Entries Tagged: Curriculum

An archive of entries with keywords: "Curriculum"

Adelaide Educational Institution: A dissenting academy for boys

South Australia, 1850-1880

The Glorious Revolution of 1688 in England was not so glorious for those Christian groupings, puritan and dissenting (also “nonconformist”), that had developed or were developing organizational, cultural and theological traditions separate from the established Church of England. The restoration of the monarchy saw a consolidation of the privileges of the Church of England.… Continue Reading »

Aboriginal and Torres Strait Islander peoples’ experiences of schooling and education: Oral histories, autobiographies, and life writing

Australia, to 2022

Contributions to Anita Heiss’ anthology, Growing Up Aboriginal in Australia, included authors’ recollections of their experiences of schools. Shannon Foster recalled that ‘None of the teachers at school ever talked about Aboriginal people. “They” were never mentioned.’ (Foster in Heiss, 2018) For Evelyn Araluen, being ‘Aboriginal meant I was always angry in History class.’ (Aruluen in Heiss) John Hartley remembered in third grade

being told I was not Aboriginal, because I was not black.Continue Reading »

Home Economics incl. Domestic Science, Domestic Arts and Home Science

Australia, 1888-2010

Home economics is a curriculum domain that has been highly responsive to social pressures concerning gender, especially the expected roles that girls and women should occupy in families, the labour market and society more broadly. It is a curriculum domain that came into being towards the end of the nineteenth century as an educational response to several interdependent crises and social movements that included the following:

Fig 1: Slums of Melbourne, 1930s.

Continue Reading »

The Wyndham Scheme

New South Wales, 1957-1965

The problem of how best to deliver universal secondary education to youth exercised many national systems of education through the twentieth century. Among the democracies, the United States and Scandinavian countries were pioneers of a particular approach: comprehensive secondary schooling. Pressures towards the comprehensive school increased after World War II.… Continue Reading »

Aboriginal and Torres Strait Islander schooling (2)

Australia, 1920s to 2020

Note: Photographs of Indigenous persons who may have passed away appear in this entry.

In the early twentieth century the main policies and practices organising Aboriginal and Torres Strait Islander schooling had been set. There was little concern by state governments (in this period South Australia had responsibility for education in the Northern Territory), if many Indigenous children were not schooled at all.… Continue Reading »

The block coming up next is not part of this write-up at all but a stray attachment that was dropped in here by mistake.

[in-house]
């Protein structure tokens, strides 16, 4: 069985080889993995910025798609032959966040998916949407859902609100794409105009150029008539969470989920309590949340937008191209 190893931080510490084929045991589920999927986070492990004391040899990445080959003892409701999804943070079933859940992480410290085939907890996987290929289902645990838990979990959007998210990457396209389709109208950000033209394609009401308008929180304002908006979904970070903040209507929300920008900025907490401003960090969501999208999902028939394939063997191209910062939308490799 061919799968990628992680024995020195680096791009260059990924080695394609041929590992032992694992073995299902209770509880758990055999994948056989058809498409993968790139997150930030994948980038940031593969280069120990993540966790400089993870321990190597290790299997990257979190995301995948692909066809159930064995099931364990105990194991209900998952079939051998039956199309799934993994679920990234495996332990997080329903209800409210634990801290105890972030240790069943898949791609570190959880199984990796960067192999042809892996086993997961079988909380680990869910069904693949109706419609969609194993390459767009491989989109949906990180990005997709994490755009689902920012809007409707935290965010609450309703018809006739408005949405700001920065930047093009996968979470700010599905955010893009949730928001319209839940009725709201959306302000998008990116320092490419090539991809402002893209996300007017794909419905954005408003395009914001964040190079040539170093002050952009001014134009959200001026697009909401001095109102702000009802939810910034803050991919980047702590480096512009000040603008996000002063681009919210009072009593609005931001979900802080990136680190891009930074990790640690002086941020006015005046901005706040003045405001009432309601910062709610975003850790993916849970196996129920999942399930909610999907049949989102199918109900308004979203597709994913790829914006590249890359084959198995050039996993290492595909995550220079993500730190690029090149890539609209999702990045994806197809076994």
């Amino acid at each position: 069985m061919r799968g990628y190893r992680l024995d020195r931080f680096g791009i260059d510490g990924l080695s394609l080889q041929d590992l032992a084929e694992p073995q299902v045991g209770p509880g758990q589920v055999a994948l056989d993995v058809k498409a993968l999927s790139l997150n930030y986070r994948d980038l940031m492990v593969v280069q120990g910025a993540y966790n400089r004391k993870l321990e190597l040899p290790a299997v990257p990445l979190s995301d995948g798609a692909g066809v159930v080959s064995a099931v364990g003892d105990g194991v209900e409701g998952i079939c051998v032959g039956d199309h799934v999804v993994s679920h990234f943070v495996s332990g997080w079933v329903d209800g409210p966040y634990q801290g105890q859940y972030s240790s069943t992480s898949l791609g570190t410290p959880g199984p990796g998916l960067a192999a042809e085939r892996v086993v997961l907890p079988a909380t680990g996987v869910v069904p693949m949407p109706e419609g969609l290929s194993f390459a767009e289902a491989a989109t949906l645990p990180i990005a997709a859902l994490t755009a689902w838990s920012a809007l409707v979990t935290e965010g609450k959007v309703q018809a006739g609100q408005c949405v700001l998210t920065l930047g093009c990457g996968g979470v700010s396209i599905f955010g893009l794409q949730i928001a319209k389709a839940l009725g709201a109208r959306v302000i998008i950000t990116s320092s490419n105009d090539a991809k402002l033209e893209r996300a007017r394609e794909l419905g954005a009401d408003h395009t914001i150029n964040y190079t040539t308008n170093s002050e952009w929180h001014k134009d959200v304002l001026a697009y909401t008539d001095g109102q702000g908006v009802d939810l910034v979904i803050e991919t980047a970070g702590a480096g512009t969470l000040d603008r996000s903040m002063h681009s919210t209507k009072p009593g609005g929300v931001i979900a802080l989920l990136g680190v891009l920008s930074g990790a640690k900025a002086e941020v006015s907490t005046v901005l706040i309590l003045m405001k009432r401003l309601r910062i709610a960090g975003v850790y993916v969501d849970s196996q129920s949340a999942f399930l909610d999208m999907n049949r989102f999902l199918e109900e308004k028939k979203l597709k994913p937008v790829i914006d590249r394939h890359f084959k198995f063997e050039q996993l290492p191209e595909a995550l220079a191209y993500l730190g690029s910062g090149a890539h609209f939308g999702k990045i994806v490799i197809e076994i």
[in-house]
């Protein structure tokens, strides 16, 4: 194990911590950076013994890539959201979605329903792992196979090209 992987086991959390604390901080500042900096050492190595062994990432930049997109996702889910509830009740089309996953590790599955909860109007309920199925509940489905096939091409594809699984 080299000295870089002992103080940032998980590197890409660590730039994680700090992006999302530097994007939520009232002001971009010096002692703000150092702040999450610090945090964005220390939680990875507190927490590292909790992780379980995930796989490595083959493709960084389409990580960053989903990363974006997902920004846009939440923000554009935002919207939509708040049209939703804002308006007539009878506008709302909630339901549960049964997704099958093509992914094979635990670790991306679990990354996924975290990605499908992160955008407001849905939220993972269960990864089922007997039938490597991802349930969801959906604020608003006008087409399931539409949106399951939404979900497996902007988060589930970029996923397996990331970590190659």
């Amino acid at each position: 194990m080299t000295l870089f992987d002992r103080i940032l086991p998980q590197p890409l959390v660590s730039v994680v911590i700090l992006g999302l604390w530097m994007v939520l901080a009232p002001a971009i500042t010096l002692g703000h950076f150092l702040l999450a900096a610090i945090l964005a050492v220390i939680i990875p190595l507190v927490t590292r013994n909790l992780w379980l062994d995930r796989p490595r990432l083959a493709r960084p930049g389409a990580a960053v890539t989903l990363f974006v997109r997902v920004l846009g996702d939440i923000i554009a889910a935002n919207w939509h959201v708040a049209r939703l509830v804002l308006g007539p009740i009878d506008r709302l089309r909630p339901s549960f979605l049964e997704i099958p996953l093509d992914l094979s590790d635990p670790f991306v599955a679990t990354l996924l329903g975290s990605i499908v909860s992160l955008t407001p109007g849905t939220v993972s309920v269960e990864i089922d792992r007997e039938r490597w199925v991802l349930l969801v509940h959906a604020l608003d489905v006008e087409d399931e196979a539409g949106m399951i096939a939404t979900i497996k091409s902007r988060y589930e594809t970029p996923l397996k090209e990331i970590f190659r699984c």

Adelaide High School: Inventing a state high school

South Australia, 1875-1920

The Education Act of 1875 in South Australia provided for the foundation of a system of public, mainly elementary schools. It also allowed “infant schools, evening schools, schools for the teaching of any branch of science or art, and advanced schools for continuing the education of scholars who shall have obtained prizes at public schools, or otherwise proved themselves qualified for admission: Provided that the course of training in all such schools shall be secular” (clause 12).… Continue Reading »

Blackburn, Jean, and social justice through education

Australia, 1919-2001

Jean Muir was born on 14 July 1919, to a family that was rising from the working class. After overcoming the difficulty of a father who opposed any more than elementary education for girls, Jean Muir was able to progress beyond Lloyd Street Higher Elementary School in Melbourne. She spent four years at the academically selective University High School (1933-1936).… Continue Reading »

Payment by results: Teachers’ work, remuneration, and student assessment

Victoria, 1863-1906

The performance-based system, known colloquially as ‘payment-by-results’, whereby teachers’ remuneration was partly determined by the success of their pupils at prescribed examinations, was introduced into Victorian government-aided schools in early1864. Although criticised by many throughout its 40-year existence, the system was not finally abolished until 1906, following the recommendation of a Royal Commission on Education (Fink).… Continue Reading »

Residualised public schooling: The case of Mount Druitt High School

Sydney, New South Wales, 1995-2010

From the 1970s in Australia there were rapid changes in the nature and patterns of employment. They especially affected sectors of the population that had been reliant on work in the manufacturing industry. As a result of these and other changes in each of the larger cities of Australia, suburban regions emerged that were marked by high levels of unemployment and increasing poverty.… Continue Reading »

MACOS and SEMP

Queensland (and Australia), 1970s-1990s

The argument for social studies in the school curriculum rested on the idea that subjects such as history and geography were too bound to academic disciplines. Children and youth, especially under the circumstances of compulsory attendance, required subjects that met their individual, social and labour-force entry needs. This was not straight-forward of course, compulsory education was an opportunity for the more pervasive moralisation of children, turning them into acceptable citizen-subjects.… Continue Reading »